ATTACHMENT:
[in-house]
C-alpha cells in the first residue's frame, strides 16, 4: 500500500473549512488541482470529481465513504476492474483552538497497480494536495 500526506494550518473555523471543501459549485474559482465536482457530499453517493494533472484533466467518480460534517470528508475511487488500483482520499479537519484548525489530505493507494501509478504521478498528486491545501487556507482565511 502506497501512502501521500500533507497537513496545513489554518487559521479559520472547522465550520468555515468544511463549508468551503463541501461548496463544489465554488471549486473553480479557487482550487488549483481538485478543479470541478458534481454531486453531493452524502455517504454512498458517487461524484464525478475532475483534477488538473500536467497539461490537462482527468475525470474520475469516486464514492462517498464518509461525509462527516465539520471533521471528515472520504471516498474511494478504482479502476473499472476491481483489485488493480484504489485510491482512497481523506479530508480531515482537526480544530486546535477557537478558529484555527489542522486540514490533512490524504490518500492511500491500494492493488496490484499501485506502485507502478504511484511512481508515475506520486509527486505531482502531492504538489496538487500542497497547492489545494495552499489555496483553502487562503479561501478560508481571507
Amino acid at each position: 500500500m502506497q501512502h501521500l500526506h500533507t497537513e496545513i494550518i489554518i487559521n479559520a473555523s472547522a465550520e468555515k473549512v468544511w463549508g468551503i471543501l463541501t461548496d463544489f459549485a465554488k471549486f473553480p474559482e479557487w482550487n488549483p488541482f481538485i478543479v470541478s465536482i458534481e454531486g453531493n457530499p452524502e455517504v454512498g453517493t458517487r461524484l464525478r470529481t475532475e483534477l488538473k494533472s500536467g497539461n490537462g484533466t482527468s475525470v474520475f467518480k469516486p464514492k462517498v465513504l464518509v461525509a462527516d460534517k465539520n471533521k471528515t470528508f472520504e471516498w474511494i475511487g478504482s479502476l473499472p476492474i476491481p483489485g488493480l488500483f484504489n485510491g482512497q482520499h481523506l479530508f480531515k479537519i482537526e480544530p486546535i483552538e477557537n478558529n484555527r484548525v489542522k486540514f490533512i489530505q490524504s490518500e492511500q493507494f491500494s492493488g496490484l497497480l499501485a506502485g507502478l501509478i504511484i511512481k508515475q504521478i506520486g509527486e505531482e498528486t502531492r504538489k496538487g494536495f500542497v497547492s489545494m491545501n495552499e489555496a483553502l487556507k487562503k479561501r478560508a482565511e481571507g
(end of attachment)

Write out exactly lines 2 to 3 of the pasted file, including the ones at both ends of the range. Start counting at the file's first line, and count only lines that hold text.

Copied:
C-alpha cells in the first residue's frame, strides 16, 4: 500500500473549512488541482470529481465513504476492474483552538497497480494536495 500526506494550518473555523471543501459549485474559482465536482457530499453517493494533472484533466467518480460534517470528508475511487488500483482520499479537519484548525489530505493507494501509478504521478498528486491545501487556507482565511 502506497501512502501521500500533507497537513496545513489554518487559521479559520472547522465550520468555515468544511463549508468551503463541501461548496463544489465554488471549486473553480479557487482550487488549483481538485478543479470541478458534481454531486453531493452524502455517504454512498458517487461524484464525478475532475483534477488538473500536467497539461490537462482527468475525470474520475469516486464514492462517498464518509461525509462527516465539520471533521471528515472520504471516498474511494478504482479502476473499472476491481483489485488493480484504489485510491482512497481523506479530508480531515482537526480544530486546535477557537478558529484555527489542522486540514490533512490524504490518500492511500491500494492493488496490484499501485506502485507502478504511484511512481508515475506520486509527486505531482502531492504538489496538487500542497497547492489545494495552499489555496483553502487562503479561501478560508481571507
Amino acid at each position: 500500500m502506497q501512502h501521500l500526506h500533507t497537513e496545513i494550518i489554518i487559521n479559520a473555523s472547522a465550520e468555515k473549512v468544511w463549508g468551503i471543501l463541501t461548496d463544489f459549485a465554488k471549486f473553480p474559482e479557487w482550487n488549483p488541482f481538485i478543479v470541478s465536482i458534481e454531486g453531493n457530499p452524502e455517504v454512498g453517493t458517487r461524484l464525478r470529481t475532475e483534477l488538473k494533472s500536467g497539461n490537462g484533466t482527468s475525470v474520475f467518480k469516486p464514492k462517498v465513504l464518509v461525509a462527516d460534517k465539520n471533521k471528515t470528508f472520504e471516498w474511494i475511487g478504482s479502476l473499472p476492474i476491481p483489485g488493480l488500483f484504489n485510491g482512497q482520499h481523506l479530508f480531515k479537519i482537526e480544530p486546535i483552538e477557537n478558529n484555527r484548525v489542522k486540514f490533512i489530505q490524504s490518500e492511500q493507494f491500494s492493488g496490484l497497480l499501485a506502485g507502478l501509478i504511484i511512481k508515475q504521478i506520486g509527486e505531482e498528486t502531492r504538489k496538487g494536495f500542497v497547492s489545494m491545501n495552499e489555496a483553502l487556507k487562503k479561501r478560508a482565511e481571507g